Summary: There are six marks of leadership seen in Nehemiah chapters 1-6. Leaders can study these leadership qualities in Nehemiah and grow in their influence.
On the front of one church bulletin always reads, “Ministers: The entire congregation Pastor: Rev David L. Buttry.”
Rick Warren in his Purpose Driven Church advocates “No ministry, no membership.”
Every believer is a minister or servant of God who should be serving God and exerting influence on others through his/her local church. Leadership is one person influencing positively another person. Christian leadership is one believer spiritually impacting others for God’s glory.
Nehemiah is an Old Testament model of this kind of leadership. “This is a practical book (Nehemiah) about leadership” (Charles R. Swindoll, Hand Me Another Brick, xi).
Cyril J. Barber agreed, “In our study of the book (Nehemiah) we will enlarge upon three important topics: the basic characteristics of dynamic leadership; the importance of spiritual principles; and the necessity of sound administrative polices” (Nehemiah and the Dynamics of Effective Leadership, page 14).
Before we start examining Nehemiah’s specific leadership let’s address leadership in general.
1. Are Leaders Born Leaders?
I would say some leaders are born. Martin Lloyd Jones believed that God equipped a preacher to speak at birth as a natural ability and if you did not have the natural ability to think deeply and communicate clearly then God would not call you to preach (Preaching & Preachers, pages 110-111).
We all know capable but unsaved men and women who are leaders. Some of these were born with the raw ability to be out front. The Presidents of the USA and Prime Ministers of the United Kingdom for several decades have been close allies: Ronald Reagan and Margaret Thatcher and also Bill Clinton and Tony Blair. More recently President George W. Bush and Prime Minister Blair forged a very tight friendship and camaraderie in their allied fight against Terrorism. These Presidents and Prime Ministers were great leaders but not all were believers. We might even say they were born to leave their mark on their generation.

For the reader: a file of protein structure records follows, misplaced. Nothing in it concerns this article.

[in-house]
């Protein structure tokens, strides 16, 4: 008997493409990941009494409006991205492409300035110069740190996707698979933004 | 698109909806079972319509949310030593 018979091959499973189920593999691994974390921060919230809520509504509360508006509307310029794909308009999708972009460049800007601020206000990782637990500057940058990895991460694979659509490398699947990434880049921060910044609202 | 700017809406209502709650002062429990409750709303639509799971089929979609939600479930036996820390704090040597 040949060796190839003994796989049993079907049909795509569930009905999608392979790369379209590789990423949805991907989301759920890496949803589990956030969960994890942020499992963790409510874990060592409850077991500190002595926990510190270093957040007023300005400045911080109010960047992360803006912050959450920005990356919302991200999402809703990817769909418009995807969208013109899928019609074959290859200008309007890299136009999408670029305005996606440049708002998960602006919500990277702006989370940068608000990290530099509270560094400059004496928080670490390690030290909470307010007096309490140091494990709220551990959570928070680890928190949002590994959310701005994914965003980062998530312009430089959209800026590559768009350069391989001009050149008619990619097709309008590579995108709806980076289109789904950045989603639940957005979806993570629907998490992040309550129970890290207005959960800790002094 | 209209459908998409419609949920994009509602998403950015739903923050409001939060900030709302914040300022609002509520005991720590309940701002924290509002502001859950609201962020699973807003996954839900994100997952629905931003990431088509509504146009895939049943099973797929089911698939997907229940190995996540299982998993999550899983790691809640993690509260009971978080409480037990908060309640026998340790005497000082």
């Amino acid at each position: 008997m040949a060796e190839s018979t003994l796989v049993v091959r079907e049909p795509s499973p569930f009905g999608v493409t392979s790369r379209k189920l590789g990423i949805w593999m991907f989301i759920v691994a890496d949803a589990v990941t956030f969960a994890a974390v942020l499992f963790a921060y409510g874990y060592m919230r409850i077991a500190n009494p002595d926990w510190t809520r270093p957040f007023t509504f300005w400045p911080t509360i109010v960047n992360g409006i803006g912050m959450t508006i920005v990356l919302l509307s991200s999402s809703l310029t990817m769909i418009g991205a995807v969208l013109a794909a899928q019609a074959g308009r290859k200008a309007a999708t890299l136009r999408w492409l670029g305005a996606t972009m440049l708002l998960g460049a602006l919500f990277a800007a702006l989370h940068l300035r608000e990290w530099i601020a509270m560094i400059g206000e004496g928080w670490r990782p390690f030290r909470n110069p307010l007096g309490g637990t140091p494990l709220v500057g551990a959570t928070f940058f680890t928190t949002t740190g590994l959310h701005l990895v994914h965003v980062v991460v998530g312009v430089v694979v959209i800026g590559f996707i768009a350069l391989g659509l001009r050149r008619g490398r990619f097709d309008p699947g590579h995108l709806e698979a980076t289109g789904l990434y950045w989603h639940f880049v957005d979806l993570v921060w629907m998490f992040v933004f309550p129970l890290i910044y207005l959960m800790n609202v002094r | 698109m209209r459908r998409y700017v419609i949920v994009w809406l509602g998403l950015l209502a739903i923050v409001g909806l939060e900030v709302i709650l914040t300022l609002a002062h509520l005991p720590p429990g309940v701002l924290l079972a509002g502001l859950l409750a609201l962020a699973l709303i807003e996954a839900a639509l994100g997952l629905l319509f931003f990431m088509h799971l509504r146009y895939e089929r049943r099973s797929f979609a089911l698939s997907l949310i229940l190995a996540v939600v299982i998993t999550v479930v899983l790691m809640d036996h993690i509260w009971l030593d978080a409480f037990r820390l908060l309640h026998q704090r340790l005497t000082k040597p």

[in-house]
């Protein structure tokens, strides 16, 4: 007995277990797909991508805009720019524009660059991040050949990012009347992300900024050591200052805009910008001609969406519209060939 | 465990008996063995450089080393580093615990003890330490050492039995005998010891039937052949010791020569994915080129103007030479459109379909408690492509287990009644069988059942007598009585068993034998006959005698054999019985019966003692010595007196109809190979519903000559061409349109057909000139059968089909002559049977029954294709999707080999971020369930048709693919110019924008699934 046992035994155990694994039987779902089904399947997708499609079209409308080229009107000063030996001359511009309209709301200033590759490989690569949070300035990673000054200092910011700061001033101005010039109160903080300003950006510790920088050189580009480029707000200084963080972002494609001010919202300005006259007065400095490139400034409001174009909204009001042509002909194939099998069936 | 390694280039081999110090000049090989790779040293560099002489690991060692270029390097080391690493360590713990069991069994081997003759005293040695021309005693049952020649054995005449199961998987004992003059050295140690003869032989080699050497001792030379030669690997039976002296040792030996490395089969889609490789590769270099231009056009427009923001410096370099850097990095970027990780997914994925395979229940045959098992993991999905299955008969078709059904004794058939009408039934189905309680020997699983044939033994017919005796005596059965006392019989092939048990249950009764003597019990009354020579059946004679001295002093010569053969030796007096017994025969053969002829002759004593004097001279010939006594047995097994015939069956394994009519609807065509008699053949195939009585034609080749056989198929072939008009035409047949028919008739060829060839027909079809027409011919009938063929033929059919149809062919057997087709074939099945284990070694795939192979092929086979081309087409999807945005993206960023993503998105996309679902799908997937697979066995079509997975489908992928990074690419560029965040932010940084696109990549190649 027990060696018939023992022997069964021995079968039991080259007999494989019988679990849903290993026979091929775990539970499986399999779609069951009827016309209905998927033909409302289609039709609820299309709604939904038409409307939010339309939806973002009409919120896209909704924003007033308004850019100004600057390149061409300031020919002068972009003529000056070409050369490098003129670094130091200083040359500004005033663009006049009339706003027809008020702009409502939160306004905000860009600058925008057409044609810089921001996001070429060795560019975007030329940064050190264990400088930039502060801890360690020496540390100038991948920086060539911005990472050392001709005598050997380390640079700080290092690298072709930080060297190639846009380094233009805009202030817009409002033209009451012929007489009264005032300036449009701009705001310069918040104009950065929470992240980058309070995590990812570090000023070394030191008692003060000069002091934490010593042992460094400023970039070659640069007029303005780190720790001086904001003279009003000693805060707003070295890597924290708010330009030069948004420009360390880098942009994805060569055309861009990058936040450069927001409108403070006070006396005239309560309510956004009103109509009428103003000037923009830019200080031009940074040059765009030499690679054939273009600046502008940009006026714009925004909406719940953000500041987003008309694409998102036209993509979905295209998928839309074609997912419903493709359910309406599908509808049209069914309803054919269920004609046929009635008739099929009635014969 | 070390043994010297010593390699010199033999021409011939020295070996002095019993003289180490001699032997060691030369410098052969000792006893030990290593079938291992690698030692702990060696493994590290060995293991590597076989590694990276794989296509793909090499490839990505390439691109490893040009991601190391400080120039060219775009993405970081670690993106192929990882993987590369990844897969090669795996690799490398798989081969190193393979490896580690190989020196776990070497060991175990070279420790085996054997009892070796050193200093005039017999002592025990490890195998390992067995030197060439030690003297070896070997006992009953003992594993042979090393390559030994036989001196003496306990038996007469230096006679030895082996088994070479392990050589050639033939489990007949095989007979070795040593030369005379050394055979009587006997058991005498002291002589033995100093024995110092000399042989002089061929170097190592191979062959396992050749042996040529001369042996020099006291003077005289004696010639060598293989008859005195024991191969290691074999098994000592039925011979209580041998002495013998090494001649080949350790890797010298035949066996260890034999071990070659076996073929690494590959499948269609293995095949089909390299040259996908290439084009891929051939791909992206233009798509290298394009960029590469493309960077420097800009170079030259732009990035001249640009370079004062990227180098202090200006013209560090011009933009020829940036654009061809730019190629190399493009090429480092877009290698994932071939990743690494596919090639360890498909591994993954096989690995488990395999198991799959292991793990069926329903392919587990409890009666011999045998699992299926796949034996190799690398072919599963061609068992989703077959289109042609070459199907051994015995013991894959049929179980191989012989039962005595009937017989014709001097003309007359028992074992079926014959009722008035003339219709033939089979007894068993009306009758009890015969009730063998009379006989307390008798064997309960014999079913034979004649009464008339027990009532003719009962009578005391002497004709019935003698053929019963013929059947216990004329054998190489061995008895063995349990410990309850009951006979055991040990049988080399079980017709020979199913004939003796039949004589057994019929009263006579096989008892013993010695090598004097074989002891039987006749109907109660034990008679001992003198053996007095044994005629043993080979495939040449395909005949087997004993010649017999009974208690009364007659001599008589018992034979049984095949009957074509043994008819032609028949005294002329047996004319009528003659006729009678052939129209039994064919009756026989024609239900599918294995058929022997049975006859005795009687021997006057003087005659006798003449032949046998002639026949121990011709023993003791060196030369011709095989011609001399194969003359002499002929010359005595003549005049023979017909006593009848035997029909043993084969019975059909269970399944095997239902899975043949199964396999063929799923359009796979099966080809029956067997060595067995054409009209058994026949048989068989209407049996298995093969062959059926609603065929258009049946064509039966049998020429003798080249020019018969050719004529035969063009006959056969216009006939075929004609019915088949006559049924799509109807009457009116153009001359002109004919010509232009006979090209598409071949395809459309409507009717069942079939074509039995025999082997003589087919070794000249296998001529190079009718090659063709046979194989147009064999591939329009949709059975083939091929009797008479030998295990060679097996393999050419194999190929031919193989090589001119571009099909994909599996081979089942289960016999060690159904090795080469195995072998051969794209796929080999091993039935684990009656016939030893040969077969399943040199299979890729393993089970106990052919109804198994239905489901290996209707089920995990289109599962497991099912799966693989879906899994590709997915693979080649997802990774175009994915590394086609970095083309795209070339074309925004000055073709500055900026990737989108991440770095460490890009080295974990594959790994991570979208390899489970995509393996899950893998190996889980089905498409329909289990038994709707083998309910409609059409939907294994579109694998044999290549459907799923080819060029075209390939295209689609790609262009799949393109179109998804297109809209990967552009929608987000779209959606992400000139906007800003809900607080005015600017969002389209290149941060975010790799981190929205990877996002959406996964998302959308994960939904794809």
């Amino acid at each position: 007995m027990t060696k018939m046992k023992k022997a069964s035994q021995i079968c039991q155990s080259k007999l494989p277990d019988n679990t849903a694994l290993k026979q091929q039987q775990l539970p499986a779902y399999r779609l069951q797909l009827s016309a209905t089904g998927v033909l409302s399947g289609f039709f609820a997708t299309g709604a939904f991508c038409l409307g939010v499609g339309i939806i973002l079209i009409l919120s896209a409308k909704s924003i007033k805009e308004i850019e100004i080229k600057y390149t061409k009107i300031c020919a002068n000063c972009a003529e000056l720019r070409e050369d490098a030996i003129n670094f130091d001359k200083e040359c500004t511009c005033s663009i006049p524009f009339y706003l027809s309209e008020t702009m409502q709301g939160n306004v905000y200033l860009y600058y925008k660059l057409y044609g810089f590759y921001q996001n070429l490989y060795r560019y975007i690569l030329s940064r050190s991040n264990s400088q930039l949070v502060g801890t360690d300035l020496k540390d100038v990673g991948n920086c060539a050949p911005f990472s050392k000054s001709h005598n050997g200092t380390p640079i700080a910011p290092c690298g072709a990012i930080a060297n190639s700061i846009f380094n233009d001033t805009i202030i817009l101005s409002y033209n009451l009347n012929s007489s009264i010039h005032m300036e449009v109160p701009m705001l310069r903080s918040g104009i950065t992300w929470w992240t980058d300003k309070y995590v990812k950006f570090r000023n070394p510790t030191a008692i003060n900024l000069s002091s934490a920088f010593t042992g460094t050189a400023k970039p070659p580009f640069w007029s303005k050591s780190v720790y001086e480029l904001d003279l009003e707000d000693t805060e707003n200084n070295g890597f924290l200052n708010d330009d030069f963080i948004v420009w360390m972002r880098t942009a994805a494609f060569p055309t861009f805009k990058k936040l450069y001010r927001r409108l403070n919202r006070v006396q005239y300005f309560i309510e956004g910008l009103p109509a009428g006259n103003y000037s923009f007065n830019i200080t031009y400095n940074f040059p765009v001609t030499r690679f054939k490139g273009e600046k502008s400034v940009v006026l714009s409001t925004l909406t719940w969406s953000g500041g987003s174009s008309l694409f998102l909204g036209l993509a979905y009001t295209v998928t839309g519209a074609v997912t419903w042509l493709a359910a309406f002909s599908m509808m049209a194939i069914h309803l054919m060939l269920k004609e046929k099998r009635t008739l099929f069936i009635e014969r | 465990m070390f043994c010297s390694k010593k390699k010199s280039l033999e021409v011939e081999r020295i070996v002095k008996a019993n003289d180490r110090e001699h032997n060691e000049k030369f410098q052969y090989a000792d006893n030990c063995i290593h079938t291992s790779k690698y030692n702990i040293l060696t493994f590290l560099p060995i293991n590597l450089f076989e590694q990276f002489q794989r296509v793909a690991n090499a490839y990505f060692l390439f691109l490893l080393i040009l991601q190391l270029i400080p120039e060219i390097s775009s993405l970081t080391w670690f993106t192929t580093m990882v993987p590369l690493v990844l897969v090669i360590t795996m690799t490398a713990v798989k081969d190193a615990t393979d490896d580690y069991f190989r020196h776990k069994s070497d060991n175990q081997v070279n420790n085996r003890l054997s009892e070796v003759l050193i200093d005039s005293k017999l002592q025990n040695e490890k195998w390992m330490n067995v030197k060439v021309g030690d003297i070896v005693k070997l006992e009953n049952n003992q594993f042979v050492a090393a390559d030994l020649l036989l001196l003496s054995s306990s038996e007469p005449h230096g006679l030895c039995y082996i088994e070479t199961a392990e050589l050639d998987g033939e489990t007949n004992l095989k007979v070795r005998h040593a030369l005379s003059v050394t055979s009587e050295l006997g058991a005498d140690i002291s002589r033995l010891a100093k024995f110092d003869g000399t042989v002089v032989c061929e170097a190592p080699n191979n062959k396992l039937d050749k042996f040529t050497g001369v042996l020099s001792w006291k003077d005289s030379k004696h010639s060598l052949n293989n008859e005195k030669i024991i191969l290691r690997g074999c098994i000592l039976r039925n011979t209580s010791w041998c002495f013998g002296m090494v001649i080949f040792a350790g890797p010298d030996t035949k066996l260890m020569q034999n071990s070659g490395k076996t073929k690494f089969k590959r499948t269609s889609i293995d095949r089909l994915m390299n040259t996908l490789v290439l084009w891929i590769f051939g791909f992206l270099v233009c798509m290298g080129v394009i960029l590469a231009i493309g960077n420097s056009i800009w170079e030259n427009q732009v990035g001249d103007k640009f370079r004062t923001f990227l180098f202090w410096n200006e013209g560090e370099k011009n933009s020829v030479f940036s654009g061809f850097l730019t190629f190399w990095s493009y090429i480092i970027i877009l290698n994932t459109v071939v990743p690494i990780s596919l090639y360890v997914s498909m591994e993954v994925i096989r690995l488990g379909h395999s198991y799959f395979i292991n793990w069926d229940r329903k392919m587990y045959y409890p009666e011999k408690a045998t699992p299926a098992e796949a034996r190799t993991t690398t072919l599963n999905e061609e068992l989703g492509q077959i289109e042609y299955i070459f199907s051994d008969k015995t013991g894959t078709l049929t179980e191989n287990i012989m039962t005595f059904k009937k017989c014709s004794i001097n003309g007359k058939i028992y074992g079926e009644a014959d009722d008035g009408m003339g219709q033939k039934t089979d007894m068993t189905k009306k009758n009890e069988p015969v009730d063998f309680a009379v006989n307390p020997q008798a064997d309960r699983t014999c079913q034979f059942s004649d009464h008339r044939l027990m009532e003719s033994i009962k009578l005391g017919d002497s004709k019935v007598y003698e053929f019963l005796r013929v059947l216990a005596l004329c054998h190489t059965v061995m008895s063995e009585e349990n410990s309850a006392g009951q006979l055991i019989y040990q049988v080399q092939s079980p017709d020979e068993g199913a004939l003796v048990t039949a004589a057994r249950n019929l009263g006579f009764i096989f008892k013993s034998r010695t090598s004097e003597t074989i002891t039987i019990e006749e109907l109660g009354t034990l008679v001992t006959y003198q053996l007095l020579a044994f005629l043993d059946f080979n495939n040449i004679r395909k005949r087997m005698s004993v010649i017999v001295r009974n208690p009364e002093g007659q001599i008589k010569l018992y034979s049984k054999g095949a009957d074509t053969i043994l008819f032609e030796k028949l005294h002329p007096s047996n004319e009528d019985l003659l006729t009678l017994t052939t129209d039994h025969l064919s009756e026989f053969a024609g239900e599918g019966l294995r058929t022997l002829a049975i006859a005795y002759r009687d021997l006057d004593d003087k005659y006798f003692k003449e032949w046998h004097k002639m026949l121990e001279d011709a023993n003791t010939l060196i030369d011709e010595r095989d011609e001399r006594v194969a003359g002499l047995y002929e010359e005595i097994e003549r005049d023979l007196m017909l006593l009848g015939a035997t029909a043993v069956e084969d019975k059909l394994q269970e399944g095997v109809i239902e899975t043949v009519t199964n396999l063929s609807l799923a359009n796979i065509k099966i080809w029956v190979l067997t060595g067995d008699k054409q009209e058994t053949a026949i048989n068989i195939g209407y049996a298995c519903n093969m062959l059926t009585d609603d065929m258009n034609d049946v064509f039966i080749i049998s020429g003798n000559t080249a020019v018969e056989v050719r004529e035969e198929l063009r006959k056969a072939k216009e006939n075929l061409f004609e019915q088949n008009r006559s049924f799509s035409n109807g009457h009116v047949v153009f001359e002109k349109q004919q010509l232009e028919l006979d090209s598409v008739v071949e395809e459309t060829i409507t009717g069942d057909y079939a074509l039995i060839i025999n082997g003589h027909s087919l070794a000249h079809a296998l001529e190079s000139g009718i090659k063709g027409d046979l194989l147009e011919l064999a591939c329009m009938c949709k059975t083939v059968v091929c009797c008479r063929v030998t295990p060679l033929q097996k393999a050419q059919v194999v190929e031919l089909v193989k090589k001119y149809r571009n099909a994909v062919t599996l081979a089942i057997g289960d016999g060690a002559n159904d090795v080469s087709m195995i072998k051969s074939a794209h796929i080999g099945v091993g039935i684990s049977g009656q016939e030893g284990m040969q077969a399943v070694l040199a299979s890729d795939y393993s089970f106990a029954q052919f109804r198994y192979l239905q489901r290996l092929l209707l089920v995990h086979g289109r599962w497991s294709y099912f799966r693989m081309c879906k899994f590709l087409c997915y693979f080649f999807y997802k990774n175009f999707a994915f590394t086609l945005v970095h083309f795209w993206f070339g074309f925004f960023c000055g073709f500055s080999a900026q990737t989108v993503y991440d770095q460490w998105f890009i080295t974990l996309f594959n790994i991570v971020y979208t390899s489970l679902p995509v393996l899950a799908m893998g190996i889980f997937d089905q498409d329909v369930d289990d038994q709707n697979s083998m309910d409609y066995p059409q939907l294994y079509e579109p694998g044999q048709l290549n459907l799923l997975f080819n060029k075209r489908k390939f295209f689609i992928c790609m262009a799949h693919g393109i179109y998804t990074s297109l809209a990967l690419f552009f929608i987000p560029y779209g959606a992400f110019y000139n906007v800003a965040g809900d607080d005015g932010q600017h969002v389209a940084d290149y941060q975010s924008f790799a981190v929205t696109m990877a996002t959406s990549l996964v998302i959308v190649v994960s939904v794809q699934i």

2. Are Leaders Made?
I would also say that other leaders are made.Vince Lombardi, the great NFL football coach of the Green Bay Packers said, “Leaders are made, they are not born; and they are made just like anything else has ever been made in this country—by hard effort” (James Montgomery Boice. Nehemiah: Learning to Lead. Old Tappen: Fleming H. Revell Company, 1990, page 16).
One of the emphases of John Maxwell’s literature on leadership is the encouragement that you can grow as a leader. On a scale of 1 to 10, if you are a three or four you can develop into a five or six if you concentrate for one month on each of his 21 irrefutable laws of leadership.
3. Are Leaders Made When Born Again?
Because there is a spiritual gift of leadership (Roman 12:8; 1 Corinthians 12:28) I would say that God equips some believers at salvation with an ability to excel at leadership. Just as there are also the spiritual gifts of helps, mercy, teaching, etc. God equips some believers to lead at higher levels in ministries and organizations.
J. Oswald Sanders in his classic “Spiritual Leadership” believes that leaders are both born and made. “While conversion does not normally make leaders of people who would never become such otherwise, Church history teaches that in the hour of full surrender the Holy Spirit sometimes releases gifts and qualities that have long remained latent and dormant. It is the prerogative of the Spirit to bestow spiritual gifts which greatly enhances the leadership potential of the recipient” (page 21).
But then Sanders make this comment which comes closer to my thinking: “Spiritual leadership and authority cannot be explained solely on the grounds of natural ability is strikingly exemplified in the life of St. Francis of Assisi. On one occasion Brother Masseo, looking earnestly at Francis, began to say: ‘Why thee? Why thee?’ He repeated it again and again as if to mock him.
‘What are you saying?’ cried Francis at last.
‘I am saying that everybody follows thee, everyone desires to see thee, hear thee, obey thee, and yet for all that, thou art neither beautiful, nor learned, nor of noble family. Whence comes it that it should be thee whom the world desires to follow?’
When Francis heard these words, he was filled with joy, raised his eyes to heaven and, after remaining a long time absorbed in contemplation, knelt praising and blessing God with extraordinary fervor. Then he turned to Brother Masseo:
‘Thou wishes to know? It is because the eyes of the Most High have willed it so. He continually watches the good and the wicked, and as His most holy eyes have not found among sinners any smaller man, nor any more insufficient and sinful, therefore He has chosen me to accomplish the marvelous work which God hath undertaken; He chose me because He could find none more worthless, and He wished to confound the nobility and grandeur, the strength, the beauty and the learning of this world’” (page 23).